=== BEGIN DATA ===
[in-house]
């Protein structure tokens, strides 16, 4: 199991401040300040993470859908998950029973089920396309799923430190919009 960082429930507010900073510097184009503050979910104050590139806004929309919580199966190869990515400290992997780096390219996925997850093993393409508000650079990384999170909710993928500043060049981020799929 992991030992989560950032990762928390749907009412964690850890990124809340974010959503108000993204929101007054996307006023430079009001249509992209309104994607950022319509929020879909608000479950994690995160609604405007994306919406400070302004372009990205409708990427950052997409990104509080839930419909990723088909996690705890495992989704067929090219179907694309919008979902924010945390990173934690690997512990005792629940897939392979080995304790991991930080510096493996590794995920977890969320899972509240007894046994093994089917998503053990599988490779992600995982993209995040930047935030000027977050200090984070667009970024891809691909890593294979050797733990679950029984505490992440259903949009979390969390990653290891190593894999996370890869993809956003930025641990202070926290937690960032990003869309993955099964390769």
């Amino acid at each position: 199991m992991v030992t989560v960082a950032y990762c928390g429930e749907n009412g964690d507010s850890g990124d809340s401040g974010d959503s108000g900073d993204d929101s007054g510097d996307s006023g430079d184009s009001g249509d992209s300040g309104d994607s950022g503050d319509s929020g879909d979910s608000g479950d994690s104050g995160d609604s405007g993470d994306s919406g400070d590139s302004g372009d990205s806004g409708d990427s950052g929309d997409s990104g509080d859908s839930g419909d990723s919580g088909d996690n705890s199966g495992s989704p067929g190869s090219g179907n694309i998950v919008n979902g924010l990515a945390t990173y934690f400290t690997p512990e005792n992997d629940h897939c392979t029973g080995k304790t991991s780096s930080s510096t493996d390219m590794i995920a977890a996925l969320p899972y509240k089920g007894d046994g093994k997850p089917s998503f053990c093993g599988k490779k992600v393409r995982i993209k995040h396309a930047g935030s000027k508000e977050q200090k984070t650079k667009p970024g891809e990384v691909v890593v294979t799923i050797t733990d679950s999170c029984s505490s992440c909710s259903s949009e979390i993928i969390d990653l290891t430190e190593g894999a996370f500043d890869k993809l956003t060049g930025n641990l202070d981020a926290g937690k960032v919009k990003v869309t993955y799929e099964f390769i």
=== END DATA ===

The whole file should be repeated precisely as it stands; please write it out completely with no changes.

[in-house]
């Protein structure tokens, strides 16, 4: 199991401040300040993470859908998950029973089920396309799923430190919009 960082429930507010900073510097184009503050979910104050590139806004929309919580199966190869990515400290992997780096390219996925997850093993393409508000650079990384999170909710993928500043060049981020799929 992991030992989560950032990762928390749907009412964690850890990124809340974010959503108000993204929101007054996307006023430079009001249509992209309104994607950022319509929020879909608000479950994690995160609604405007994306919406400070302004372009990205409708990427950052997409990104509080839930419909990723088909996690705890495992989704067929090219179907694309919008979902924010945390990173934690690997512990005792629940897939392979080995304790991991930080510096493996590794995920977890969320899972509240007894046994093994089917998503053990599988490779992600995982993209995040930047935030000027977050200090984070667009970024891809691909890593294979050797733990679950029984505490992440259903949009979390969390990653290891190593894999996370890869993809956003930025641990202070926290937690960032990003869309993955099964390769």
């Amino acid at each position: 199991m992991v030992t989560v960082a950032y990762c928390g429930e749907n009412g964690d507010s850890g990124d809340s401040g974010d959503s108000g900073d993204d929101s007054g510097d996307s006023g430079d184009s009001g249509d992209s300040g309104d994607s950022g503050d319509s929020g879909d979910s608000g479950d994690s104050g995160d609604s405007g993470d994306s919406g400070d590139s302004g372009d990205s806004g409708d990427s950052g929309d997409s990104g509080d859908s839930g419909d990723s919580g088909d996690n705890s199966g495992s989704p067929g190869s090219g179907n694309i998950v919008n979902g924010l990515a945390t990173y934690f400290t690997p512990e005792n992997d629940h897939c392979t029973g080995k304790t991991s780096s930080s510096t493996d390219m590794i995920a977890a996925l969320p899972y509240k089920g007894d046994g093994k997850p089917s998503f053990c093993g599988k490779k992600v393409r995982i993209k995040h396309a930047g935030s000027k508000e977050q200090k984070t650079k667009p970024g891809e990384v691909v890593v294979t799923i050797t733990d679950s999170c029984s505490s992440c909710s259903s949009e979390i993928i969390d990653l290891t430190e190593g894999a996370f500043d890869k993809l956003t060049g930025n641990l202070d981020a926290g937690k960032v919009k990003v869309t993955y799929e099964f390769i």